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Louis J. Buffalano
Birth August 3, 1930
Deceased June 9, 2020
My father, Louis J. Buffalano, a Brooklyn boy, was born on August 3, 1930, and passed away peacefully on June 9, 2020. He was the youngest of eight kids and was born to Italian immigrants, Anthony and Lena Buffalano who instilled hard work and discipline to them all. They were all smart and talented and he was proud of his family and heritage. He leaves behind his wife Catherine and two adult children, Karen Hamilton and Louis Buffalano, and his grandson James Buffalano. He received his Master of Mechanical Engineering at The College of the City of New York on February 1, 1960. He started working with inertial navigation systems (gyroscopes) for Bendix Corp before he was an Engineer for the City of New York for 30 plus years.
If you knew my dad you would say he made you laugh, loved his cooking, he was your favorite uncle, your favorite brother, he was definitely the Best Dad Ever. Dad was a complex man but was a true father in every sense. He loved his kids to the core and if we needed anything he would be there if we needed to talk he was open and very thoughtful, gave great advice, and had many personal stories to help. Dad always encouraged us to be strong and do our best. All he ever wanted to hear was that we were happy and healthy. He was affectionate and warm.
My dad was colorful in his expressions, so colorful in fact, we cannot print them. But you heard some good ones!
One of his proudest moments was when Louis and Anne gave birth to his grandson, James, who he enjoyed and dotted upon. He was proud to have the family continue and watch James grow.
My dad adored all his nieces and nephews and always made them laugh, playing with the younger ones, or joking around with the older ones. Many of them remember his fun ways at family events.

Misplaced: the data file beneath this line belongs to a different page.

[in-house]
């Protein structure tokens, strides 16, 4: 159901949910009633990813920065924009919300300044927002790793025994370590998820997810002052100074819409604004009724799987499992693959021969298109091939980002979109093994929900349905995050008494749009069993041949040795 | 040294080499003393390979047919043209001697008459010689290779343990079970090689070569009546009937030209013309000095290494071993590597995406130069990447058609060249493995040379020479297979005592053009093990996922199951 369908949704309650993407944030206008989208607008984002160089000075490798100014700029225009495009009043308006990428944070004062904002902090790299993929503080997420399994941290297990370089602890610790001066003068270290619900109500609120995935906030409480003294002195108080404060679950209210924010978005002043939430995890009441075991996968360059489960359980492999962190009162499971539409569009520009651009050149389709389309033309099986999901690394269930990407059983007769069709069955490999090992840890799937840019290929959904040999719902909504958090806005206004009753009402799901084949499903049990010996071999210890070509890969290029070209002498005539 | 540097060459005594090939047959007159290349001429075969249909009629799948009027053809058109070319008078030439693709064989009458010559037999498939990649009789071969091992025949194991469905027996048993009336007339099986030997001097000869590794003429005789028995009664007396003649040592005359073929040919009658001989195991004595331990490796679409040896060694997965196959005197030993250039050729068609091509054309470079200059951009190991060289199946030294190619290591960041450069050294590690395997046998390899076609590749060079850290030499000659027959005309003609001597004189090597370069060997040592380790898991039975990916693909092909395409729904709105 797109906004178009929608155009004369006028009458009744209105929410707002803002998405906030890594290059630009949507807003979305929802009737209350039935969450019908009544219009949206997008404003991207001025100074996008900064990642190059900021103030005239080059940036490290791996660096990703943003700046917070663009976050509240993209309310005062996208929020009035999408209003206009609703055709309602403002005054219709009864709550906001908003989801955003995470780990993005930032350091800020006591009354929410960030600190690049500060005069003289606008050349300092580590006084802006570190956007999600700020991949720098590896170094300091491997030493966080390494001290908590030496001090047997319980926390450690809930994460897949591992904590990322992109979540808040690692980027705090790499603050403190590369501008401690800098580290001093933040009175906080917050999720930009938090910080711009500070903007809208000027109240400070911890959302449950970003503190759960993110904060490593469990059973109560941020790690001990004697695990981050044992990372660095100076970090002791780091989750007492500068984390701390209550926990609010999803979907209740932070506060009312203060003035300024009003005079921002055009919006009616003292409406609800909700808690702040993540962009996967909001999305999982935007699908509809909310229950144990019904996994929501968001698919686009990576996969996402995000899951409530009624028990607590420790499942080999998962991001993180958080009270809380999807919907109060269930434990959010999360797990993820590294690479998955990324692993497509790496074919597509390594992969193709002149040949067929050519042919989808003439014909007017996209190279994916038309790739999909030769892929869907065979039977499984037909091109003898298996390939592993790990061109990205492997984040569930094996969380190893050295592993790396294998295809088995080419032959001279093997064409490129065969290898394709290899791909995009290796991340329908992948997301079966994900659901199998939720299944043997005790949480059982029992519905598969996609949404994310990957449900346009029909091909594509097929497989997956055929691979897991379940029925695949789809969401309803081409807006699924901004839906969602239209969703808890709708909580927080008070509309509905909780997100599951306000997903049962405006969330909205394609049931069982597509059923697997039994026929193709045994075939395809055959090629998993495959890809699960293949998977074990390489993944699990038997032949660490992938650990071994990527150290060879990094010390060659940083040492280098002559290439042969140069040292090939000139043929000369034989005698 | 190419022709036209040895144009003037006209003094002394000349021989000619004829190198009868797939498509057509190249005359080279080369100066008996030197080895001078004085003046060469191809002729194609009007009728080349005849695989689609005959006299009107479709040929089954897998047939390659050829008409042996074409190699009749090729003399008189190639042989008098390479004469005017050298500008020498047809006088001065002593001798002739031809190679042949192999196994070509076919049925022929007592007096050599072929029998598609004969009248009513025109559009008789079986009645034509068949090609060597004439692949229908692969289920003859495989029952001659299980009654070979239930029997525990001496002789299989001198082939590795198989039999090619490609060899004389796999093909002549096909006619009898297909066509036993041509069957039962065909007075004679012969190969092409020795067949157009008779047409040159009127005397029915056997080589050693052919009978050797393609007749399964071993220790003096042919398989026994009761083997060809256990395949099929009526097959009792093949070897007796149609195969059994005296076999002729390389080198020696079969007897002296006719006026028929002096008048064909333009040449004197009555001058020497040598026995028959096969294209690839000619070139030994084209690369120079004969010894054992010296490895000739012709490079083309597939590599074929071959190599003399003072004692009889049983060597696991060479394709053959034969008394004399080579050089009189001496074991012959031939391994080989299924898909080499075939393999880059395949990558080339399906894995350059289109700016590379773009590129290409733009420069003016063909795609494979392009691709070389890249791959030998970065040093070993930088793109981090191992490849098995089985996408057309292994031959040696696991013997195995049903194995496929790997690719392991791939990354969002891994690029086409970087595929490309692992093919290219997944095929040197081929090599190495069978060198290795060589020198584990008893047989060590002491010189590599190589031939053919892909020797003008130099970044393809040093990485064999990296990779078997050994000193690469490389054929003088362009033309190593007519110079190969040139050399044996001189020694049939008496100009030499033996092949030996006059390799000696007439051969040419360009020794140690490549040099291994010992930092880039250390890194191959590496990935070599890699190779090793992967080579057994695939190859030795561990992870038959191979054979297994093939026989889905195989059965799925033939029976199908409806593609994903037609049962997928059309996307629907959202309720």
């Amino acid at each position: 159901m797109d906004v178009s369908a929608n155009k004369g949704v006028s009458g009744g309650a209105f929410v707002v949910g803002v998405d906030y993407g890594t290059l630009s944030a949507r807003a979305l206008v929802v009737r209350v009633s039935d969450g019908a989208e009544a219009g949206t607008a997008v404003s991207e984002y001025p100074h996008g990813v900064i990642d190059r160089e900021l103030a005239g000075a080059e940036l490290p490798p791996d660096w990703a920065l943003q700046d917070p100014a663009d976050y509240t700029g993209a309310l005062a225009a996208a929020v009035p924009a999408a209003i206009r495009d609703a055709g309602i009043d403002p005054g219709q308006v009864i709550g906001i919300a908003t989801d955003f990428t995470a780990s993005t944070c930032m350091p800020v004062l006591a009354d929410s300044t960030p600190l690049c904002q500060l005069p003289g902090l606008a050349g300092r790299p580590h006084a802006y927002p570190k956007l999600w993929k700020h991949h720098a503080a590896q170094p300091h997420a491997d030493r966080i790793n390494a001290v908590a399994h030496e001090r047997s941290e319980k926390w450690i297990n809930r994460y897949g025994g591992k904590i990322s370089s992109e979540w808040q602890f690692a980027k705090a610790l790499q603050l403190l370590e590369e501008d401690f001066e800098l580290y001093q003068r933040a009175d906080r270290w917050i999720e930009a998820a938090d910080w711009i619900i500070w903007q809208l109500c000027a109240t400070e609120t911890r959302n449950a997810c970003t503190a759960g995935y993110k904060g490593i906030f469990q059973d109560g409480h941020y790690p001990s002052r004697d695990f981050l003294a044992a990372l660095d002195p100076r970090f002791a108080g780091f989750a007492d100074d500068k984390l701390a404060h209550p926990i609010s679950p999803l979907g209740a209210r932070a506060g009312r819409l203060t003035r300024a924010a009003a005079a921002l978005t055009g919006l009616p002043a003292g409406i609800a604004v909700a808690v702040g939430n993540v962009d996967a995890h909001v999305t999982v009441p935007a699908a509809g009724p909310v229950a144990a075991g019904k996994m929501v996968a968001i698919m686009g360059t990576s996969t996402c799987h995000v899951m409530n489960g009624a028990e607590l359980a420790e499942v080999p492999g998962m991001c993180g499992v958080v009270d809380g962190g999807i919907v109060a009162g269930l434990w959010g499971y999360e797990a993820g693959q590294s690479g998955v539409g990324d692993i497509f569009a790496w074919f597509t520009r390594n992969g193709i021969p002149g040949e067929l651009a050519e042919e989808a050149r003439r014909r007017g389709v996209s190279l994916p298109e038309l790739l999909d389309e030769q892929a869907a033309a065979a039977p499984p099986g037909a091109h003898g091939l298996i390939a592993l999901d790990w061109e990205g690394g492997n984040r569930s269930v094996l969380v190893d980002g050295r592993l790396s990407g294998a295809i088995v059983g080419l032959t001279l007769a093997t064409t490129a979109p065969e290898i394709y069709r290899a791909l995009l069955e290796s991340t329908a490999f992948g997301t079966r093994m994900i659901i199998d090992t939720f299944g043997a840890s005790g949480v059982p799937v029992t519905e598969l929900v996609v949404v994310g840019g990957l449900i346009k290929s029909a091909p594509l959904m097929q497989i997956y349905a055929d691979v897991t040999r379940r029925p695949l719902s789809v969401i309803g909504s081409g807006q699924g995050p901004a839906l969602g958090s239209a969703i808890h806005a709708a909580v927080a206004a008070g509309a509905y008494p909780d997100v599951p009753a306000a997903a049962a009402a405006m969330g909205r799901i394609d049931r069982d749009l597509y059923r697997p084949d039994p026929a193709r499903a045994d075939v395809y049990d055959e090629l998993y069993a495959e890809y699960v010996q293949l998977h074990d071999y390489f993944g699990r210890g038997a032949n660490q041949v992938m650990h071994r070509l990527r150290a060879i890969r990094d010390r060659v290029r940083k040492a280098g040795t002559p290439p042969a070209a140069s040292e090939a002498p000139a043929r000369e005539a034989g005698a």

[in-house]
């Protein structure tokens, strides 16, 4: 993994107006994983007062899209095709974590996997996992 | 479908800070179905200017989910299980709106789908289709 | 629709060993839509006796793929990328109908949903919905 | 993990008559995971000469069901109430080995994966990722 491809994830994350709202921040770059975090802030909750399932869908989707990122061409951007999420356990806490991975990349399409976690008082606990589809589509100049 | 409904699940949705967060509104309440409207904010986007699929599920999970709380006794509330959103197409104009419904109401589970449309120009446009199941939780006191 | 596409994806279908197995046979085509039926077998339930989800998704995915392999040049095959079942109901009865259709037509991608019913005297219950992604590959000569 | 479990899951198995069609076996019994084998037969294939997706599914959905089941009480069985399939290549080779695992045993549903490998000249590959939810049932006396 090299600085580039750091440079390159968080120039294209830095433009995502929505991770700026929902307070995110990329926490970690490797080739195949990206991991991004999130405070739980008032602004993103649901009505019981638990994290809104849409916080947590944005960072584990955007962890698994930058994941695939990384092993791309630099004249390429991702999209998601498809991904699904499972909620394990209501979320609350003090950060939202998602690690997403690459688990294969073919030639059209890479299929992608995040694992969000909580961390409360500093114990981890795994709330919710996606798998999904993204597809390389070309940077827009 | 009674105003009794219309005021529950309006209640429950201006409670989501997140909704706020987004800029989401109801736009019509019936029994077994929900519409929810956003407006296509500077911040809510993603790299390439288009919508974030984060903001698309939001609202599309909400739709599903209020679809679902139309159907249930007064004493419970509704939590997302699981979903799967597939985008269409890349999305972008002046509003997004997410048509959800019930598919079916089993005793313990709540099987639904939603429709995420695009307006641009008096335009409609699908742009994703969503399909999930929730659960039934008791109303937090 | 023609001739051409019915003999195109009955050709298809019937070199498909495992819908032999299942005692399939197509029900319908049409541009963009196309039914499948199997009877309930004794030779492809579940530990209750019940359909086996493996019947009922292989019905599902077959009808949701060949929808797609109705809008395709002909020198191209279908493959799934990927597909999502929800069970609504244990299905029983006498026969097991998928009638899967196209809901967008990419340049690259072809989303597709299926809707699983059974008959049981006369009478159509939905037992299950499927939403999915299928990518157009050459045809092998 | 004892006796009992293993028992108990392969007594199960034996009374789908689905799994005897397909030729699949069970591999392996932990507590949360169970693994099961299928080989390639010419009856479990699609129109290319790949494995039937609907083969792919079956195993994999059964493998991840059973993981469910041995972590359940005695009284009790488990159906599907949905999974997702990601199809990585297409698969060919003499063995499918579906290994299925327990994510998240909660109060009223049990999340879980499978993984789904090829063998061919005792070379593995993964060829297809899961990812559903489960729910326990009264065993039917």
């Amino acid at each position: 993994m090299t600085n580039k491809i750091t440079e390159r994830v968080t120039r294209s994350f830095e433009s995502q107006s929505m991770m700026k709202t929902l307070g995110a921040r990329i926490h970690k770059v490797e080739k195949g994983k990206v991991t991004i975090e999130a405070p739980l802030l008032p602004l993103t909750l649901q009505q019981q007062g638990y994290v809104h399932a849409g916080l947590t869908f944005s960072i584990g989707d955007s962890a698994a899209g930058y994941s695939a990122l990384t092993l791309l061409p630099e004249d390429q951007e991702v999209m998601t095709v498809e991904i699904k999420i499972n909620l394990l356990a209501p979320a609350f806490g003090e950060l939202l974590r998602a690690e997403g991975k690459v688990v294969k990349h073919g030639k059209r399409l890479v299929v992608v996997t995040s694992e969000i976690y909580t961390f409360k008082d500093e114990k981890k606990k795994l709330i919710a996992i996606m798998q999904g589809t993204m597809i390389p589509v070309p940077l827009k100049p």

He played baseball and was known in the neighborhood as "Big Lou" to the kids he coached. They loved Big Lou and the fact he took the time to mentor many of them who did not have fathers in their lives. Dad's love for baseball started early and maybe not everyone knows this, but he tried out for the Yankees and was called back. He was almost a Yankee although his love was for the Brooklyn Dodgers. Maybe he should have tried out for the Dodgers…
Dad loved physics and French. When we were young, he would give us random quiz's and then give a full explanation of the answers, we had to eat our broccoli and he explained why, he taught us how to buy fresh fish and what to look for, how to gut and clean squid, how to make a fist and throw a punch, how to properly box. He talked about how steam heat worked and even made my 6th-grade science project; he constructed a model three-story apartment building and built a working steam heat system! In his free time, he built and painted models, WWII American warplanes and ships that hang in his room.
He was an avid cyclist and would get on his Fiorelli bike and ride from Brooklyn out to Glen Cove, NY to say hello to family, have dinner, and head back to Brooklyn! He never called ahead but was announced by his nieces when they would spot him riding up to the house.
Mom remembers that Lou was always full of surprises and was a great cook. The first (and last) dish she cooked for him was frankfurters oozing with American cheese and relish with a side of mac and cheese, let's just say this was not going to fly, so he took over in the kitchen and we all understood this was his domain.
My dad was so special and will be dearly missed and never forgotten. He was the heart and soul of our lives.